- © 2012
Seismic arrays are used to enhance signals and suppress noise as well as to estimate the slowness and azimuth of signals. Seismic monitoring traditionally has relied upon seismic arrays to reduce detection (magnitude) thresholds by increasing signal-to-noise ratios (SNR) and to contribute to event formation by improving phase identification and association. A seismic array differs from a local network of seismic stations mainly by the techniques used for data analysis. In principle, a network of seismic stations can be used as an array, and data from an array can be analyzed the same as from a network. However, most array processing techniques require high signal coherency across the array, and this puts important constraints on the array geometry, spatial extent, and data quality. Furthermore, proper analysis of array data is dependent on a stable, highly precise relative timing of all array elements. This is required because the measurement of (usually very small) time differences in the arrival of seismic signals between the different sensors plays an important role in all array processing techniques.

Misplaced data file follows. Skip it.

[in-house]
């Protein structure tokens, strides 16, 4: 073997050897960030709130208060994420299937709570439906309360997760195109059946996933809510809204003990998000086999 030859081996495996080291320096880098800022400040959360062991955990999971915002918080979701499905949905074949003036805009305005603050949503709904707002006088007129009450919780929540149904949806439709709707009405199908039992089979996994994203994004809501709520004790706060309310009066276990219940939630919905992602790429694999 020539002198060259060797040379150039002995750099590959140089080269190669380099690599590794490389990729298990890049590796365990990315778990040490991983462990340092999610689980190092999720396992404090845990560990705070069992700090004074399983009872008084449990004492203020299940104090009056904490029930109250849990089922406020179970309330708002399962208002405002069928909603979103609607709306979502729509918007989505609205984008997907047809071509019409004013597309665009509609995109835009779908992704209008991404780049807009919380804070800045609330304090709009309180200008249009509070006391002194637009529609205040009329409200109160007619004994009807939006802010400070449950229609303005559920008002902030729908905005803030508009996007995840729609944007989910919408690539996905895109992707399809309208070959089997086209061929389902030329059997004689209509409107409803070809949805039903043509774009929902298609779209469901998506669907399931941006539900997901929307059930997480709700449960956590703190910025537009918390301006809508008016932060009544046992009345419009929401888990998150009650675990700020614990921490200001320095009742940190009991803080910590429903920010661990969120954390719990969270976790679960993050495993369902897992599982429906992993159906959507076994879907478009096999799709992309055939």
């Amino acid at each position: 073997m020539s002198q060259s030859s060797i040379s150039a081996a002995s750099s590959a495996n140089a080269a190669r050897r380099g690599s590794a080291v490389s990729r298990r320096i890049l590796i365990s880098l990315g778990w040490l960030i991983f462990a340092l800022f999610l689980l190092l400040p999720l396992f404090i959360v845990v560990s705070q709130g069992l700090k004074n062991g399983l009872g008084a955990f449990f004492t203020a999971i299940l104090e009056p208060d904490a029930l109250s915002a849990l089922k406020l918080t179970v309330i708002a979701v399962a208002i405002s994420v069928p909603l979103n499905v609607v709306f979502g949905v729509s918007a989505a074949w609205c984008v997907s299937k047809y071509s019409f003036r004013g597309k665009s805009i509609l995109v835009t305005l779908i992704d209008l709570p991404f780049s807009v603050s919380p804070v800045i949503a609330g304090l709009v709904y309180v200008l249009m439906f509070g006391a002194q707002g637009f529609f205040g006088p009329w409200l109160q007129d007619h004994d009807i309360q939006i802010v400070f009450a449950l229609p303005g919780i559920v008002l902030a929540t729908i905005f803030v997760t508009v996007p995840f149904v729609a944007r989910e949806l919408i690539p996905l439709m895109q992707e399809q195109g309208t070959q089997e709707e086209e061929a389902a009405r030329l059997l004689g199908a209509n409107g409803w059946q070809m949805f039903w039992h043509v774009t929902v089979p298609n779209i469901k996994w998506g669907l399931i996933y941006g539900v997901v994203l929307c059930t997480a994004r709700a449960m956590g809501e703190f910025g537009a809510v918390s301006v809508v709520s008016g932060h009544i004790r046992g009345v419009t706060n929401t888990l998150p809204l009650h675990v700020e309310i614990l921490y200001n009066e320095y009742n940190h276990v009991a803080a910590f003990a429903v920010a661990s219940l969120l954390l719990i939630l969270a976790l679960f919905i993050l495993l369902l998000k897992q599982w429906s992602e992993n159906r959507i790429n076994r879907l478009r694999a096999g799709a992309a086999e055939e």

The Department of Geology of King Saud University (KSU) has established a small-aperture (∼3.5 km) three-component seismic array in central Saudi Arabia at a hard rock site on the Arabian shield (Figure 1A). The facility consists of well-constructed vaults in hard rock outcrops in a region that has very low background noise. The deployed equipment consists of a broadband three-component sensor (STS-2) at the center element and eight short-period three-component sensors at the outlying elements (Figure 1B). The objectives of this deployment are to provide data for research into three-component seismic array processing and structural studies and are not related to any real-time monitoring efforts (e.g., the International Monitoring System). Specifically, the array project is intended to improve constraints on the structure and physical state of …